Review of La Fille du Régiment, Opéra Comique in two acts, music by Gaetano Donizetti, libretto by Jules-Henri Vernoy de Saint-Georges & Jean-François-Alfred Bayard, conducted by Evelino Pidò, directed by Laurent Pelly, fourth revival of the 2007 production, Royal Opera House, Monday 8th July 2019, reviewed by Leslie Jones
Exuberant conductor Evelino Pidò elicited a spirited performance of the compelling prelude to La Fille du Régiment from the orchestra of the Royal Opera House. It was a portent of the riches to come.
In comic opera or farce, we are a long way from verismo. As Zoë Anderson points out, “…we know how things are likely to go” and, “We recognise the characters as types…” (‘Don’t be a Duchess’, Official Programme). Marie, played with gusto by the feisty French soprano Sabine Devieilhe, is one such stock type, to wit, the mislaid baby, brought up in this case by soldiers. This lends itself to a classic opera device, the attempt to transform her into a lady via a music lesson. And to a trading riches for happiness trope. Marie’s mother, La Marquise de Berkenfeld (mezzo-soprano Enkelejda Shkoza), is also a stock type, “a grand dame with a past”. Essentially frivolous and egotistical, she turns out to be Marie’s mother, the product of an affair with Marie’s late father. Sulpice Pingot (baritone Pietro Spagnoli, heavily made up), the sergeant with a heart of gold who found Marie on a battlefield as a baby, is another recognisable archetype.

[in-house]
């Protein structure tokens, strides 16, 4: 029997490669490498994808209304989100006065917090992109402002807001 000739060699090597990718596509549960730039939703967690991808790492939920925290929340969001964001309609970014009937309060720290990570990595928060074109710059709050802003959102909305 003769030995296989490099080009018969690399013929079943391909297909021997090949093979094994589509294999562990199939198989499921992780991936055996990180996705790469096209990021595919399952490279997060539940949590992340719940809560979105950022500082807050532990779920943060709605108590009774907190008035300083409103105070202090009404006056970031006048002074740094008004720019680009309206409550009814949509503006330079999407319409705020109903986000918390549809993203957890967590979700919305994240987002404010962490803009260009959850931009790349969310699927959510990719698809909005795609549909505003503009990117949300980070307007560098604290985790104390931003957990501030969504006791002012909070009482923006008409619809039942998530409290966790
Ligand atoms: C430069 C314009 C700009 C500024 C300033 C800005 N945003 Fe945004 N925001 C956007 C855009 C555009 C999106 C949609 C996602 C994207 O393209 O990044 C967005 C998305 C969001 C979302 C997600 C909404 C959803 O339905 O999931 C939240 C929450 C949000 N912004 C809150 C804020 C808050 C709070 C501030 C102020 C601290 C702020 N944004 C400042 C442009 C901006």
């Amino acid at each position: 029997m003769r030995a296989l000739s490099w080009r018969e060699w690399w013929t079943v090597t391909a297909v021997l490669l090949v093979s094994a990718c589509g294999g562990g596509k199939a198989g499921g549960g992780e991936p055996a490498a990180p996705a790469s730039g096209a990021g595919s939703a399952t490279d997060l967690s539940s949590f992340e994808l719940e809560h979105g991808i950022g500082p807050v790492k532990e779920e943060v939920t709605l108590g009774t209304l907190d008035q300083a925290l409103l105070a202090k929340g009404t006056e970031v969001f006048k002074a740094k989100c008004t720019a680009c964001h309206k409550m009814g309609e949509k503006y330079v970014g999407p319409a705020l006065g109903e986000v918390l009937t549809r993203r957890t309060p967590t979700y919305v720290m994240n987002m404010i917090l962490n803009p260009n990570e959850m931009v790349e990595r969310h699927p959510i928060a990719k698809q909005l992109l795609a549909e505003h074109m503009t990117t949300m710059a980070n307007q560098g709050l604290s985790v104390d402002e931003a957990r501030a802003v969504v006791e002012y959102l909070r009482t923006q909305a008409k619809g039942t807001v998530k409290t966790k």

Mexican tenor Javier Camarena (Tonio) is described in the programme notes as a “bel canto expert”, possibly an understatement. Luciano Pavarotti underlined the importance in bel canto of legato, a technique whereby the notes are tied smoothly together, which Camarena has manifestly mastered. His rendition of the famous aria Ah! mes amis, quel jour de fête!, replete with top C’s, was the highlight of the evening, rivalling historic performances by Luciano Pavarotti, Alfredo Kraus and, more recently, Juan Diego Flóres. The audience and conductor demanded an immediate encore. Sabine Devieilhe’s voice seemed somewhat weak by comparison.
In Laurent Pelly’s ingenious production, the setting has been moved from the Napoleonic Wars to the Tyrol during World War One. The mountainous terrain is made up of maps of the war zone. As Susan Templeski remarked, “Pelly’s production is full of delightfully comic touches”, such as regimental vivandière Marie “spud bashing”, or the line of long johns that she has just washed, or Tonio’s final entrance astride a tank (‘The Metropolitan Opera – La Fille du Régiment’, Thursday May 8th, 2008). In a word, éblouissant.